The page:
The way that you interacted with the Apple TV was by using a white plastic remote. This was the same remote that was included with iMacs at the time. You could also use an aluminum remote as well.
These remotes have a four way directional pad with a click button in the middle.
Apple also introduced an iOS app that would allow you to connect your iPhone, iPad, or iPod touch to use the Apple TV. Sometimes it was easier to use the iOS iTunes Remote, particularly when you needed to enter in a password.
Even though the Apple TV started shipping in March, it was not until May 5th, 2007 that I actually picked up an Apple TV. The model I got was the 40GB model. This was because it was cheaper at $299 and it was the most I was willing to spend at the time.
The Apple TV was a spur of the moment type of purchase and not one that I had really planned on making. I distinctly remember where I bought it from, it was a Circuit City. I was looking through some old paperwork and I ran across the receipt at some point recently. Although, now I cannot seem to find the original receipt.
The original Apple TV Today
Unlike many old Macs, you cannot really use the original Apple TV in its original configuration today. Since iTunes is no longer able to sync, you cannot add any media to the device.
There still is one thing that you can do with the 1st generation Apple TV, it was possible to use it as an AirPlay destination. I was not able to get my video to AirPlay to the Apple TV, but I could get music to AirPlay successfully. Therefore, if you have an original Apple TV you can still use it for at least one thing. The AirPlaying was done with my mid-2017 iMac running macOS Monterey.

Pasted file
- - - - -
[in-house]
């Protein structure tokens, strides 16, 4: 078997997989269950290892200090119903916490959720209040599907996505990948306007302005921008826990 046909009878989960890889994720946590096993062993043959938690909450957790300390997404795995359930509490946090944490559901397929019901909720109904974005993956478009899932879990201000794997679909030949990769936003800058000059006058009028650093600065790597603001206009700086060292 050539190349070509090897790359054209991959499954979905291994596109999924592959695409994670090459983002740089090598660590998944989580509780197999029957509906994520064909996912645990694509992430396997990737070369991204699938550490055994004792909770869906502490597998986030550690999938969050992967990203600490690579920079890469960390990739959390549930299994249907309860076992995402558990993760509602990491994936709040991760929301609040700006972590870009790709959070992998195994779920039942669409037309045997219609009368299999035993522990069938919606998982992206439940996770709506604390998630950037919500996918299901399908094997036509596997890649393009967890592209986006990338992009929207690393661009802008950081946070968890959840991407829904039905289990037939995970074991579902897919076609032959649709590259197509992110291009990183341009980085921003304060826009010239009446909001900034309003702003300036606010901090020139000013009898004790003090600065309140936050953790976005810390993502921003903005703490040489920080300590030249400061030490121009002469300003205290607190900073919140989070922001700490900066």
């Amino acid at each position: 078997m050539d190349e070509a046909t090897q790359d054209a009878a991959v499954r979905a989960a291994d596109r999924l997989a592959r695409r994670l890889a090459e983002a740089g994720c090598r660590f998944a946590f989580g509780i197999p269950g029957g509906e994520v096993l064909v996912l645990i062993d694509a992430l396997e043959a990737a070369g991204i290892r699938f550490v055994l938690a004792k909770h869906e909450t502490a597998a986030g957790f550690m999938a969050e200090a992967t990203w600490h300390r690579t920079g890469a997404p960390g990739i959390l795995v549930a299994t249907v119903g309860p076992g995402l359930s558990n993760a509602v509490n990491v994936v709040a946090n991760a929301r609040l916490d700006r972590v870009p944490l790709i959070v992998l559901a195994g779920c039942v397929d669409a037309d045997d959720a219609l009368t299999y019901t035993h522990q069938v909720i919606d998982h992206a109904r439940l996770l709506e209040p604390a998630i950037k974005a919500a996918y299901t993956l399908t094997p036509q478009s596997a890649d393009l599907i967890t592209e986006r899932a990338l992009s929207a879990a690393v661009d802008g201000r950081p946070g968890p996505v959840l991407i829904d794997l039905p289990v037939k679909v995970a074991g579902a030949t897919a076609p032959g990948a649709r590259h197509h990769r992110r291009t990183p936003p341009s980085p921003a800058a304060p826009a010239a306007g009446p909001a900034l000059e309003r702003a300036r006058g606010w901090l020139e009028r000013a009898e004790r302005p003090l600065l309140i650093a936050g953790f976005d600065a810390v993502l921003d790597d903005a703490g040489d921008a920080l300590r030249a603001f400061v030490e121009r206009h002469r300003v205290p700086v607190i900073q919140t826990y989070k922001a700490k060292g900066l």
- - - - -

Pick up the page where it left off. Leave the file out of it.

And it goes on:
Personally, I do not use my original Apple TV anymore. I have since upgraded to several of the newer models. I do still use the first generation Apple TV as a way of raising up my iMac or another monitor, depending on what I need. When I did briefly plug the first generation Apple TV again, the hard drive was a bit nosier than I had remembered, but it was still operational.
The Apple TV was a good device for its time. Even though it required you to sync data over to it, the speed of the wireless connection, with 802.11N, or even the 100Mbps ethernet connection, would synchronize data fairly quickly.
The fact that it was the same physical footprint as the Mac mini allowed it fit nicely into an entertainment center with other devices. The Intel Pentium M processor was a lower speed, but allowed for passive cooling, so there was no fan noise.
There is one spot where there might be noise, and that would be the 40GB or 160GB spinning hard drive could be the place where noise would be heard, particularly as the device got on in age.
The Apple TV cannot really be used with any modern Mac, with the exception of being an AirPlay destination. Therefore, if you do have the need for a TV and you still have an original Apple TV, you could still use it.
Apple Newsroom: Apple TV Now Shipping - March 21, 2007